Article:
The Circle of Time
Let’s talk a little bit now about the series The Circle of Time. The paintings I’ve working on in this series were done by chance. An artist’s preparation of supplies and ideas has something similar to the work of a tailor, who needs materials and supplies. So what are my materials, they are parts of images I observed outside and inside my living space. At home I display antique pieces that I like, they become sources of inspiration, and I leave them around me. In my house, there are always places to display objects, décor items, old sculptures, ceramics, wooden pieces... these are images, colors, creative methods, ideas on materials and time that I want to see, as they inspire me emotionally and motivate me in my work.
And in this image, you can see it’s a spring scene with peach blossoms and a romantic scene with two birds, enjoying a moment on the branch. Normally, as I start a series by choosing items from daily life, from our culture, spirit, nature, and faith... This is a detail from a couplet from the South. There are various pieces of pearl and shells used in the inlaid. Within the circles of traditional woodworkers, these are considered less sophisticated compared to the way inlaid is done in the North or in Hue. For example, in the pieces from the North, there are decorative designs with particular standards, like the four seasons, the four sacred animals, combined with calligraphy or mixed elements of the Eight Ritual Objects. Meanwhile, the couplets in the South often include objects from daily life, ancient games and toys, and religious items. I believe that in the South, they incorporate into their decorative pieces whatever items used in daily or religious activities as design elements. I think the images contain a certain creative style, a poetic quality, and a freedom that’s different from the North when it comes to how they choose a theme, or designs that can be easily seen and compared.
This is a detailed view of the phoenix and the turtle among the four sacred animals, and surrounding them are clouds that look like blossoming flowers, a representation of the legend of the heron riding on the back of the turtle. I find in this a decorative approach that I like, including the octagonal mirror on the top. I find it exciting, and many of the images give me ideas for my own work. It opens up many ways to draw items as well as how to see spatial relations and scale.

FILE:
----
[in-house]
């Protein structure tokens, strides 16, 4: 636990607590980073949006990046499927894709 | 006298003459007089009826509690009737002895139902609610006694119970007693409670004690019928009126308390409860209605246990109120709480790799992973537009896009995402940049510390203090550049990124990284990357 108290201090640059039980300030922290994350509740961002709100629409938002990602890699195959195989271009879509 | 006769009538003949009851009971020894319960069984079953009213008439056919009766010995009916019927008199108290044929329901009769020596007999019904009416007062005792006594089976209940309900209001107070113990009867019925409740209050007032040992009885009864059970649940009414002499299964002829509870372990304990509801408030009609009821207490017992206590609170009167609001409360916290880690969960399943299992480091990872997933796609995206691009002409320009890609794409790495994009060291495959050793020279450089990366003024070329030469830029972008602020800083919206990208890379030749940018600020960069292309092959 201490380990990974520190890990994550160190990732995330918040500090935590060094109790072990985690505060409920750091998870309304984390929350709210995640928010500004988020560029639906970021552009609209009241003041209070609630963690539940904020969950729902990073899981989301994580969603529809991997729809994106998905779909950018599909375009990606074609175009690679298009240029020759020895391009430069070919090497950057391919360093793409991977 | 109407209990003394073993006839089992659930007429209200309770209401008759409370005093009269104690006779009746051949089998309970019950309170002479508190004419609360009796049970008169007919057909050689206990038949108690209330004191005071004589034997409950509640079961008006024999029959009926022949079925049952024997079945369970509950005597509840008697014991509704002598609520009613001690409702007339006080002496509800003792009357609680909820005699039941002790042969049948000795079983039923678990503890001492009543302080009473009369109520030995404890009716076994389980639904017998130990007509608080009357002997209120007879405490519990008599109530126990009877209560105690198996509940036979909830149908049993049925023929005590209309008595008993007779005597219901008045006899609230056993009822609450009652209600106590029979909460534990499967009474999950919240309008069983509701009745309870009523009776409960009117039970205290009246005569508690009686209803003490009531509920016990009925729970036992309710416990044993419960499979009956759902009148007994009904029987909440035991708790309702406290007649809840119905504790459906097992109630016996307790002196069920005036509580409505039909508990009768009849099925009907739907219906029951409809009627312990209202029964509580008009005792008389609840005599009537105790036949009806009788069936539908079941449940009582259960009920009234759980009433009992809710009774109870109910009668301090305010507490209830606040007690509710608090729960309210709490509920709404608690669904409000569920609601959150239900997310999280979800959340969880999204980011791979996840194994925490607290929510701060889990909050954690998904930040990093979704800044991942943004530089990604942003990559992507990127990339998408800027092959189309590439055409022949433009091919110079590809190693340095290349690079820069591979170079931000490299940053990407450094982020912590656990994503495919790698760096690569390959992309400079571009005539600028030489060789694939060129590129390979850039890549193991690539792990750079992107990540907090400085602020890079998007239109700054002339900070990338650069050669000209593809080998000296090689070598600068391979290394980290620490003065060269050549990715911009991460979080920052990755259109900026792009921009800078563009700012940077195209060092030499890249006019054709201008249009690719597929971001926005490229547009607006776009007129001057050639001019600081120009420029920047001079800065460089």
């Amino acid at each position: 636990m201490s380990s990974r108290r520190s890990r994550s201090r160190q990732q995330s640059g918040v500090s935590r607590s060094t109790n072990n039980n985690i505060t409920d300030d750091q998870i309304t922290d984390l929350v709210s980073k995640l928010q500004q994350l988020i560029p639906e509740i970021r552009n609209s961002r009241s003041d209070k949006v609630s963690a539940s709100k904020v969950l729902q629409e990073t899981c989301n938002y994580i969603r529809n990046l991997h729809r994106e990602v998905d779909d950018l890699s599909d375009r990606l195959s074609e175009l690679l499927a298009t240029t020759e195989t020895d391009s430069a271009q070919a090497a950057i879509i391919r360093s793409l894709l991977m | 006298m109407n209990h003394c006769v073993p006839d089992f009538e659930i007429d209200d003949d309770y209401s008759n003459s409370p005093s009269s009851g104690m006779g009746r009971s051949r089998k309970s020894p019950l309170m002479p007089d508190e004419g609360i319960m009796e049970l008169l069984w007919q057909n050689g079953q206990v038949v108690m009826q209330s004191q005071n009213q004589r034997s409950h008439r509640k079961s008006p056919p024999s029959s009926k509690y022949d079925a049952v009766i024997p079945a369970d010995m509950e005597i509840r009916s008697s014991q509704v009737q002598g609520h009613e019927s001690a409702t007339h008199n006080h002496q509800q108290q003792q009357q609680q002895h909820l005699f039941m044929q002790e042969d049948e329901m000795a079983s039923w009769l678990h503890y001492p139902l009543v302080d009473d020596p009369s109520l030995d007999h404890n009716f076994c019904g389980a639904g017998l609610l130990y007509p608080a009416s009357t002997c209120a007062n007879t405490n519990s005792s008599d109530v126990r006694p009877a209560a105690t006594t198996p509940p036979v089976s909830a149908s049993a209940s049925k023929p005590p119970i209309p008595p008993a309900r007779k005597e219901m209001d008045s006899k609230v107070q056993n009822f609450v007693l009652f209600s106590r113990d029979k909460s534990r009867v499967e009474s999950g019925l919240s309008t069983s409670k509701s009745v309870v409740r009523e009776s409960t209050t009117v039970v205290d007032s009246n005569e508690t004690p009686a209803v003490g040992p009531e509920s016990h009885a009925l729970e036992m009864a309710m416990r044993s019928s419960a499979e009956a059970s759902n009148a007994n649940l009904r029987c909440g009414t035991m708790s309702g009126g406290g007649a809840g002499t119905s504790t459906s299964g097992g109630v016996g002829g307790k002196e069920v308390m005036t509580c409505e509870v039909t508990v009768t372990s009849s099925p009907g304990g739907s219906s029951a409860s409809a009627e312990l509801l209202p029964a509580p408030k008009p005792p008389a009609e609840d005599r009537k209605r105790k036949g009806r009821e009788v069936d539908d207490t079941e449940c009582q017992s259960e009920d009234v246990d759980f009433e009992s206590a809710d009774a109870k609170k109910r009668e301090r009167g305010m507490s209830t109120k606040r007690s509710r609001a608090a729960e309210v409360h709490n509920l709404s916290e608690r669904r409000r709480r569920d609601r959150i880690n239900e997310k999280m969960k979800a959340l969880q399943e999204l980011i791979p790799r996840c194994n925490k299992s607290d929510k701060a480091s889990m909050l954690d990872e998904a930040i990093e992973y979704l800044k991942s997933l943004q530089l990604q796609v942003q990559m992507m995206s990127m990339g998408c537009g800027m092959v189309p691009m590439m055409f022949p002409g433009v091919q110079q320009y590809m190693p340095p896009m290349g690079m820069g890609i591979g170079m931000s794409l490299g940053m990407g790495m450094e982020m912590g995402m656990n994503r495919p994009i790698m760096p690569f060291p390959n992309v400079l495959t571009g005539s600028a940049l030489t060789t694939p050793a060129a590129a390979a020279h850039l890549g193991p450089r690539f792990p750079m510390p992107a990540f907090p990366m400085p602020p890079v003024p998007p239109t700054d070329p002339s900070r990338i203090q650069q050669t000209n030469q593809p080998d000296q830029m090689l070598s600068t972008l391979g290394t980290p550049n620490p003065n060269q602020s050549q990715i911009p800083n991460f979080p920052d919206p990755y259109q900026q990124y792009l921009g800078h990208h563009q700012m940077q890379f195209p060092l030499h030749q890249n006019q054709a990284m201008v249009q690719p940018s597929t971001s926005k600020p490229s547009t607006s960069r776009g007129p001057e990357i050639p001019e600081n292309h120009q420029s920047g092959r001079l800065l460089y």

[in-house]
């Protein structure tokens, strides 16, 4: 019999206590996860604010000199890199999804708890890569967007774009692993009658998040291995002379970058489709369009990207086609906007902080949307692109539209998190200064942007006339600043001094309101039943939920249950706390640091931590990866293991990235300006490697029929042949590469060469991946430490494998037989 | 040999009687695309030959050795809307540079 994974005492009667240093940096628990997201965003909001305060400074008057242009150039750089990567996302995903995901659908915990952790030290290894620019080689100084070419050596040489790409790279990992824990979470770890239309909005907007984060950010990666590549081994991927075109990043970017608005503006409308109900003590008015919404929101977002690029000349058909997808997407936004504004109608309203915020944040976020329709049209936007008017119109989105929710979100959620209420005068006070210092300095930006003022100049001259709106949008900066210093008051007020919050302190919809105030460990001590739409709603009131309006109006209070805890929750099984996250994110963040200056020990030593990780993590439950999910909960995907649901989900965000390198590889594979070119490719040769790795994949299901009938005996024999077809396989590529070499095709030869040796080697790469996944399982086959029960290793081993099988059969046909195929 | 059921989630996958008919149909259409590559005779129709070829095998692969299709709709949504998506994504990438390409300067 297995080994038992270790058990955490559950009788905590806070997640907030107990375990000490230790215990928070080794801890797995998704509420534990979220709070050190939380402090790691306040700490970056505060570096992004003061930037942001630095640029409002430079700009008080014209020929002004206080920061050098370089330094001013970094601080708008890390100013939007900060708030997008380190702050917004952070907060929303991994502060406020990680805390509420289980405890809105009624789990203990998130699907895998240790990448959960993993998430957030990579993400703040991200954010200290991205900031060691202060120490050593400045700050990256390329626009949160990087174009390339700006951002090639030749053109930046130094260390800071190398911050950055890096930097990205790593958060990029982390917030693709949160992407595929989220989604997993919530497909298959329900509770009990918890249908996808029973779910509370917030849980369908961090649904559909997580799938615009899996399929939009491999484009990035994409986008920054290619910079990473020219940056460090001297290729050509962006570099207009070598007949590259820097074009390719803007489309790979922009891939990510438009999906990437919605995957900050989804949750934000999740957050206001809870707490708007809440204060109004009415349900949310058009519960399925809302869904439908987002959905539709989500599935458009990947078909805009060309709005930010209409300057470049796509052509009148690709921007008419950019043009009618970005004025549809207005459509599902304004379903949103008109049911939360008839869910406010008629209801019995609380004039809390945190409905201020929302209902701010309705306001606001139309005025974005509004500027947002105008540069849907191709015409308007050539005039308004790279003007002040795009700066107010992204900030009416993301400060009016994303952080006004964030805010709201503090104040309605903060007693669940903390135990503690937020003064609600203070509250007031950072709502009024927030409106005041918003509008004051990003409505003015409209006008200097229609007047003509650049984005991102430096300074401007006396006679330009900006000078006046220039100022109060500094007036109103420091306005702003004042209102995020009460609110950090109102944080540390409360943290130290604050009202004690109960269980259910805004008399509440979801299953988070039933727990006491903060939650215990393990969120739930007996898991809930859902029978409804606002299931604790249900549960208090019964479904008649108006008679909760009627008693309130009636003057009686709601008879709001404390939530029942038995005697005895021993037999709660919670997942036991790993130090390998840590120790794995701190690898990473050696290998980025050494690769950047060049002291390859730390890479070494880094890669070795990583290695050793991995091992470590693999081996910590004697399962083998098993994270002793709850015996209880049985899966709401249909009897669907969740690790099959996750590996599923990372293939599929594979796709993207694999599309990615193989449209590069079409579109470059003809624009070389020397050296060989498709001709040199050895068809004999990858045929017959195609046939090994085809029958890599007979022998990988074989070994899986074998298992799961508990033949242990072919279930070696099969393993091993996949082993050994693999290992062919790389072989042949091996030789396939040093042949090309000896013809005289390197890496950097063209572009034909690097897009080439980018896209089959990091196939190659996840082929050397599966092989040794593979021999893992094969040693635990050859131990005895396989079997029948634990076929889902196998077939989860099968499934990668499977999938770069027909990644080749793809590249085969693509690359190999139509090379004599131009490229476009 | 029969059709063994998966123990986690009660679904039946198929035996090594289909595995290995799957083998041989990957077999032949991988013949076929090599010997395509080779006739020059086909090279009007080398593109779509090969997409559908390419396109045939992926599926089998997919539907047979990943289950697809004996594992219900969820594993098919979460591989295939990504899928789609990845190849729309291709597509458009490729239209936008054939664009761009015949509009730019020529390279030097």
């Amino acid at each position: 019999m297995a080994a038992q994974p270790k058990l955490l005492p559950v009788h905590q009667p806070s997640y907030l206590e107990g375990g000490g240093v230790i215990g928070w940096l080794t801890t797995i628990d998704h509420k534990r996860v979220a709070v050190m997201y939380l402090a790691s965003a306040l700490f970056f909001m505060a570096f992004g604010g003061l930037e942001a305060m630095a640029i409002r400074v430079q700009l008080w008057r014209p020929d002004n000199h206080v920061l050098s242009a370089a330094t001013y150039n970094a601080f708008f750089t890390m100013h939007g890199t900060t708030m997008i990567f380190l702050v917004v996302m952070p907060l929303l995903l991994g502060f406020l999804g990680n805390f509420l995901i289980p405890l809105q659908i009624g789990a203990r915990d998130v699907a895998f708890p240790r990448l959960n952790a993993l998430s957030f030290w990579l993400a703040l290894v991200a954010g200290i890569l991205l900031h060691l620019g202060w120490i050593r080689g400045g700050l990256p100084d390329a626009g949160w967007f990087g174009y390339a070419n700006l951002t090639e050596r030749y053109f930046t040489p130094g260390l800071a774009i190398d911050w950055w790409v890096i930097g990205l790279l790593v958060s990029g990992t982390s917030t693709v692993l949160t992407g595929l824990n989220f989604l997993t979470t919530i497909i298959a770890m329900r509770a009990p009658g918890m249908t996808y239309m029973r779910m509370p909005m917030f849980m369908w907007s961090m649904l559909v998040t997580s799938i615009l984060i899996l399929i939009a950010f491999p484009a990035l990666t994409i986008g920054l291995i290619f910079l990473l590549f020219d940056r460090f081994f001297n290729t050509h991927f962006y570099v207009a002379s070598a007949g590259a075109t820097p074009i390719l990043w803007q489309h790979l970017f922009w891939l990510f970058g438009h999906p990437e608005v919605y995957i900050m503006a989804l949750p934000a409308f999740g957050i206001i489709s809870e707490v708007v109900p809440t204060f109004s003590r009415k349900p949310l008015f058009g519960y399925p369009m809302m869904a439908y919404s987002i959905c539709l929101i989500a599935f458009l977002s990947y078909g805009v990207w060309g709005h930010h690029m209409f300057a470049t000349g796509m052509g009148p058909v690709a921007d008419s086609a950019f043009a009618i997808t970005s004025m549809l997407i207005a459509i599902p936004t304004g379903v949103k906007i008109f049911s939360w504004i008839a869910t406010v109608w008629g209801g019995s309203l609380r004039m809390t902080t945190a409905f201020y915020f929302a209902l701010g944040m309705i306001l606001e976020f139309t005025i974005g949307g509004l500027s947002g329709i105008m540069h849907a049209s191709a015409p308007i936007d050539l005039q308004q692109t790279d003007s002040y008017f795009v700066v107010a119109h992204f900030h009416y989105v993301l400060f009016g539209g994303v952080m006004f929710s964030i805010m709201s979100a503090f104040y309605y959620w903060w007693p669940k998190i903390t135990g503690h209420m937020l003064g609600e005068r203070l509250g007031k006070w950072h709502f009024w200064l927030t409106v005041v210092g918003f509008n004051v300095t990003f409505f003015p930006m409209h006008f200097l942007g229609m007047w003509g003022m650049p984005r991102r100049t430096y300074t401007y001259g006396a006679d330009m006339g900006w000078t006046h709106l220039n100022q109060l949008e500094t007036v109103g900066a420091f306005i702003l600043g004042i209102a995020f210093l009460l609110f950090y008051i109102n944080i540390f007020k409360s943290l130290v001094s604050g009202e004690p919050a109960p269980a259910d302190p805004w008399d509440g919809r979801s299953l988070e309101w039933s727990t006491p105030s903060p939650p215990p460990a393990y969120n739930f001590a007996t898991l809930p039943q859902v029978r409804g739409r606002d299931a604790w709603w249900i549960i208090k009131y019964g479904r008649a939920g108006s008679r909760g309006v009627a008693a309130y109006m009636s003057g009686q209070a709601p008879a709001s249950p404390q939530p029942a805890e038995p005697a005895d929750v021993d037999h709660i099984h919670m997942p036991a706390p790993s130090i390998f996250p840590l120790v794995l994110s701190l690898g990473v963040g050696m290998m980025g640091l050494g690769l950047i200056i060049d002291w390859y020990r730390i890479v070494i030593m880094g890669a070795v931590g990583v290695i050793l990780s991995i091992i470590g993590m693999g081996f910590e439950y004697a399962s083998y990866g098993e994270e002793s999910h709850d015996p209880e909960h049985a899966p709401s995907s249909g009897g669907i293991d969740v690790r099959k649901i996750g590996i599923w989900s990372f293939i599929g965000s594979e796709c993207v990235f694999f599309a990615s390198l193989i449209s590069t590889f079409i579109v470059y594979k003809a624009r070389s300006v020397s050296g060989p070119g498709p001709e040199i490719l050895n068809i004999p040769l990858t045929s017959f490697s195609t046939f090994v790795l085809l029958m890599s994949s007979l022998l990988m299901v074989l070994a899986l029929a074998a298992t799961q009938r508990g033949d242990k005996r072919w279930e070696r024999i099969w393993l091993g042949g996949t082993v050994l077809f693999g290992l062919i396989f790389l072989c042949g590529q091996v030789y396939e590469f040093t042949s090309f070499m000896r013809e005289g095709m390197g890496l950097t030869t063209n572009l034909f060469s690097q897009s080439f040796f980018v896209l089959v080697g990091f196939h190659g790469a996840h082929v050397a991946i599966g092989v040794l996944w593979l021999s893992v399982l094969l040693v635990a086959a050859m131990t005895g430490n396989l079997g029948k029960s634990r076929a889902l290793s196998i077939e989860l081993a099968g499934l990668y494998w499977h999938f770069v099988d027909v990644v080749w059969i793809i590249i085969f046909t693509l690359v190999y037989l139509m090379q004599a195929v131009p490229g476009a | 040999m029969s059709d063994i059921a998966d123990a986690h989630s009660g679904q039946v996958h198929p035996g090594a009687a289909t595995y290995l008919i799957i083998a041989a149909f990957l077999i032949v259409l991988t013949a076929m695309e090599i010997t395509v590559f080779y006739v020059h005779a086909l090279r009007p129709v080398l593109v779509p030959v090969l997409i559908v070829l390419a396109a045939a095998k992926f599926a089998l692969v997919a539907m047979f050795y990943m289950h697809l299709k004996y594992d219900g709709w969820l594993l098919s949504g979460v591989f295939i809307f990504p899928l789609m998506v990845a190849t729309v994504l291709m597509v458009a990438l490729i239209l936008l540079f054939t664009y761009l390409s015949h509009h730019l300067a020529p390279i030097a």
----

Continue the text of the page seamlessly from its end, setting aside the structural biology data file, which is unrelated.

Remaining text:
Before talking about the three-dimensional appearance on the surface of the painting, I want to speak a little about my work, about the concepts, or how artistic ideas come to me. I think they can come from a mistake, or a faulty product, such as the damage details in the old couplet. It’s precisely because of the details from the damaged couplet with the images of springtime, or summer, which I bought and brought home many years ago. When I first looked at it, I found it really attractive but didn’t even understand the reason. At that moment, I didn’t know how I would use it...
It is a damaged product, not pleasant enough to display in one’s home. Once in a while, I’d bring it out of storage, set it up in the studio to look at it for a while then I’d put it away. Then one spring in Ha Noi, with the endless misty rain, the air turned extremely humid, everything seemed depressing and dark. I got up and went out in the mornings, but I was bored with the cafes, bored even with seeing people. I returned to my studio, turned on the lights and music, and contemplated the scene of peach blossoms in the damaged couplet, with some petals missing. I realized at that moment the peach flowers blossoming incompletely seem to be opening up at night, the faded black surface around it all scratched up, traces of the passage of time... I felt uplifted in the wet dreary days of spring... All the images reminded me of so many things.

( Excerpt from interview with curator Natalia Kraevskaia, Vincom Center for Contemporary Arts, Hanoi, July 2017 )